I can't imagine sights,smells,sounds,taste and touch. For some it's just images. For others it's two or more things that are involved.

It's not a very comprehensive poll but 29% is much higher than the approximately 2% of the general population that are.


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naturalplastic
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19 Oct 2017, 6:48 am

Not being able to imagine things is....something I cannot even imagine!

Not sayin that just to be cute. It really is alien to me. But further it undermines my faith in the whole mental health care community because its a seeming contradiction. The whole reason they peg me as being on the ASD spectrum boils down to me being "too much into my own thoughts...too much daydreaming" that kinda thing. So if there are folks who cant daydream, and cant picture things -and are the exact opposite of me- but those opposite traits are considered symptoms of the same condition I supposedly have -then how can it be the same condition?



strings
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19 Oct 2017, 7:29 am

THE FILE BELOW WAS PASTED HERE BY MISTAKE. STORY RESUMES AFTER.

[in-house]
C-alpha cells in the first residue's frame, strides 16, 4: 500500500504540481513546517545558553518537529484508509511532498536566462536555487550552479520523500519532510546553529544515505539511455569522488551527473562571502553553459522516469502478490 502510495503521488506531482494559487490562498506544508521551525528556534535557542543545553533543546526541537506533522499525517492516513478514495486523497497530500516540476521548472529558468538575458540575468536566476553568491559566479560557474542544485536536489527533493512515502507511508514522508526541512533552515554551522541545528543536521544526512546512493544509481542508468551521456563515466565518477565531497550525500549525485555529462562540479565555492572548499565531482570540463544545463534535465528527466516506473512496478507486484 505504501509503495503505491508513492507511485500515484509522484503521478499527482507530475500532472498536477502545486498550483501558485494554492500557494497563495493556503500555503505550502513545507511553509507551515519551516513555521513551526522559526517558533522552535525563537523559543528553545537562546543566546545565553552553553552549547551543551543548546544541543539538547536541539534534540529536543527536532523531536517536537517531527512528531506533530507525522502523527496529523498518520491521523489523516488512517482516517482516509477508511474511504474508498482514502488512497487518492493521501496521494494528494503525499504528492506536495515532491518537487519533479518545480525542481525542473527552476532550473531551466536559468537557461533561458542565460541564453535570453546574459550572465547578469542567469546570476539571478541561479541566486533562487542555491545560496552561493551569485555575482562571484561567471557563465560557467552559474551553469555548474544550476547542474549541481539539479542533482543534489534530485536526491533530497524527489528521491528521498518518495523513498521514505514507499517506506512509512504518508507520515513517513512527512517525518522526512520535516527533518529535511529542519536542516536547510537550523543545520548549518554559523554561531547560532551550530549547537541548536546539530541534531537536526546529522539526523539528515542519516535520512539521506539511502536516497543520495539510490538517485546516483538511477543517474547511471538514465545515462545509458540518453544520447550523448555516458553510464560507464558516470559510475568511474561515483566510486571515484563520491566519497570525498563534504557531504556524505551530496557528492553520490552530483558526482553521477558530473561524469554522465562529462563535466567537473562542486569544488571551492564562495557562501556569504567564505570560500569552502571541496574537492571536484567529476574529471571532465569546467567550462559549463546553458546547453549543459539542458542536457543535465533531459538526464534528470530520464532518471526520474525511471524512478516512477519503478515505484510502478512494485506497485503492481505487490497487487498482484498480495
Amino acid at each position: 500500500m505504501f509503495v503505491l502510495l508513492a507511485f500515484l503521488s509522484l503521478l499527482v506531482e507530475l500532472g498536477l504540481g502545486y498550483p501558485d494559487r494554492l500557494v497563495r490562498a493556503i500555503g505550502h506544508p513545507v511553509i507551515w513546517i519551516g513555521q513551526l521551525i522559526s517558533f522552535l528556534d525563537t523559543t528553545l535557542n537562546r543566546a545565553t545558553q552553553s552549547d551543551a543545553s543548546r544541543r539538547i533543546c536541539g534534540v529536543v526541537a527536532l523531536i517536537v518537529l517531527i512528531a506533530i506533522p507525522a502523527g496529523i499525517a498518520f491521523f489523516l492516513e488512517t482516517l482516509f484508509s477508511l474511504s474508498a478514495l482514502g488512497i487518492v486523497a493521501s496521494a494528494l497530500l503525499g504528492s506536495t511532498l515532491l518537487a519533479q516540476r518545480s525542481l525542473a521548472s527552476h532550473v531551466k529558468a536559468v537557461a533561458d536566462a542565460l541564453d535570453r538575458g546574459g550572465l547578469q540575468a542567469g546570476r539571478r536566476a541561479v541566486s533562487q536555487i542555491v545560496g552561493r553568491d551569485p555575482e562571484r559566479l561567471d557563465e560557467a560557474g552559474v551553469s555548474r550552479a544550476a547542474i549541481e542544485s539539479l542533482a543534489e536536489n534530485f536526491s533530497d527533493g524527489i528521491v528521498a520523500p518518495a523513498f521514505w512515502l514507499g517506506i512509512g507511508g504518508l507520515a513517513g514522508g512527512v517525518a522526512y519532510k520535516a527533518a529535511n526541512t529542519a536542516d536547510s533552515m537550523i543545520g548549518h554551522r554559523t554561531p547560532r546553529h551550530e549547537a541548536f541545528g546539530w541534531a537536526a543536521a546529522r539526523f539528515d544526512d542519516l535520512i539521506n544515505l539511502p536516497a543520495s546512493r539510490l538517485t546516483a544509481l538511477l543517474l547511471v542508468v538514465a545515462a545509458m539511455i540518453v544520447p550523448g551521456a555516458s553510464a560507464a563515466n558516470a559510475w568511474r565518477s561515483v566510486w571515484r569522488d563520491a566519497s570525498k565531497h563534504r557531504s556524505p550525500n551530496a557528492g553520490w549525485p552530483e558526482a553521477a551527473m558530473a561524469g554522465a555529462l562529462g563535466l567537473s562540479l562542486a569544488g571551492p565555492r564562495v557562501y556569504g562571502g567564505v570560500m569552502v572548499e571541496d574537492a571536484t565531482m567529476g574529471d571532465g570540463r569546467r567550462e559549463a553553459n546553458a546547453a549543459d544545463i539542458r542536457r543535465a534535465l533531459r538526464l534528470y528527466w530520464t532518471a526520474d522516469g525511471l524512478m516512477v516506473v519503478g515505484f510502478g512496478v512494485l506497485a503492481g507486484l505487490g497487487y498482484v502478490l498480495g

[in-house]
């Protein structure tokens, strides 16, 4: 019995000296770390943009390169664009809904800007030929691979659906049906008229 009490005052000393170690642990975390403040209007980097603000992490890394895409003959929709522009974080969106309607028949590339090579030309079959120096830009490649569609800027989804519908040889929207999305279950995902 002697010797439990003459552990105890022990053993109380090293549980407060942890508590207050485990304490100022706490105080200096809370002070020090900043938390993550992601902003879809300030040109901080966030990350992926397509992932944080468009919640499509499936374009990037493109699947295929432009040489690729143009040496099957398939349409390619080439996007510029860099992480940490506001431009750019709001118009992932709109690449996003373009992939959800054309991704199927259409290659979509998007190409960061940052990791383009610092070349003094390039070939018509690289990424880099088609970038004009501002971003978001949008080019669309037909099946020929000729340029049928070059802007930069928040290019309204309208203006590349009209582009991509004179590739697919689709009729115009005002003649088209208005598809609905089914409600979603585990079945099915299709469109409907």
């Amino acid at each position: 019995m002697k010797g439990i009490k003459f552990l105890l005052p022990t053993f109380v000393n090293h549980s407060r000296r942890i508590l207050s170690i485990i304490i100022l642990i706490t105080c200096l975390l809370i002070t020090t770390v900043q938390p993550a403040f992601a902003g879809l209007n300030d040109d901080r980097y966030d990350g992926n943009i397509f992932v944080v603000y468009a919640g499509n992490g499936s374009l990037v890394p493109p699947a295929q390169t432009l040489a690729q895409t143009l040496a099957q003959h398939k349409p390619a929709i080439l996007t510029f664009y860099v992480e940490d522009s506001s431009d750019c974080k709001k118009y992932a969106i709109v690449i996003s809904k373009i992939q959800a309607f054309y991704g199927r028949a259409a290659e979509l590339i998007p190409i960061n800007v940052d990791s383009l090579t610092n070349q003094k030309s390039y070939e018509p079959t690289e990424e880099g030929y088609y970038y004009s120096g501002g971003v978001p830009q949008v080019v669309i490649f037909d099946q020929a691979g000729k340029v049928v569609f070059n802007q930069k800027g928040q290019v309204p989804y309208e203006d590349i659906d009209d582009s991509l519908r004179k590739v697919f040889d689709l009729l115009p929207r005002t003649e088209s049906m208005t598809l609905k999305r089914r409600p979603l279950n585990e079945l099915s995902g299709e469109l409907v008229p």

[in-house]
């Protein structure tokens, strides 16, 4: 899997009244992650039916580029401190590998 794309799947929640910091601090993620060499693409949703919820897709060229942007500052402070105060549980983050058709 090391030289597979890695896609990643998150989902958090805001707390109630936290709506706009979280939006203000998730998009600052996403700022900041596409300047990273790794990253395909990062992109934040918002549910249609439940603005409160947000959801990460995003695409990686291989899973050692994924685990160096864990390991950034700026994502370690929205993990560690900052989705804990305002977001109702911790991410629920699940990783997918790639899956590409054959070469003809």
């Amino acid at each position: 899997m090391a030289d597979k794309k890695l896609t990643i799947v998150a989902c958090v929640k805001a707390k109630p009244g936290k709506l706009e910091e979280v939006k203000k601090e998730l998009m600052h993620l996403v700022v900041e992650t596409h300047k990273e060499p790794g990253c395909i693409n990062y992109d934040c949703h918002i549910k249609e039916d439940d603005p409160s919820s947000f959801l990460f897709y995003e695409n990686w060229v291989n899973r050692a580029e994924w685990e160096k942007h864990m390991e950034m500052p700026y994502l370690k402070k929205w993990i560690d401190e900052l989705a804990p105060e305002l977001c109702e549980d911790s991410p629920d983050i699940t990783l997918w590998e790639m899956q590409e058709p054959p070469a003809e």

SplendidSnail wrote:
As for Aphantasia, I have no idea, largely because I have nothing to compare with.

I can certainly recall being frustrated in elementary school when the teacher told us to picture something in our mind and I couldn't seem to do it, but then I was likely taking the teacher literally and actually wanting to close my eyes and literally see a picture, not just imagine something.

Picture a friend's face? Picture a rising sun? What's that supposed to mean? I'm not literally supposed to be able to close my eyes and see something as if I'm seeing it with my eyes am I?


I totally agree. Not having anything to compare with makes it almost impossible to decide how to answer the aphantasia test questions. I never realised I might have aphantasia until I encountered the test, after firemonkey posted it here last year. But I am still not really sure whether I have aphantasia. I had always assumed that people were speaking figuratively when they talked of seeing mental images, since I don't see any mental images myself.

And still, I remain unclear as to what other people mean when they say they "see" mental images. Do they really mean they see them, like a movie or a photograph? I think the best answer I can give is that when I try to visualise a person, or a sunset, I am aware of the concept of that person, or that scene. But I don't in any sense of the word "see" it. But how can I really know whether anyone else is "seeing" more than that when they speak of a mental image? Might they just be using more flowery language to describe the same impressions that I have?



Embla
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19 Oct 2017, 7:48 am

strings wrote:
SplendidSnail wrote:
As for Aphantasia, I have no idea, largely because I have nothing to compare with.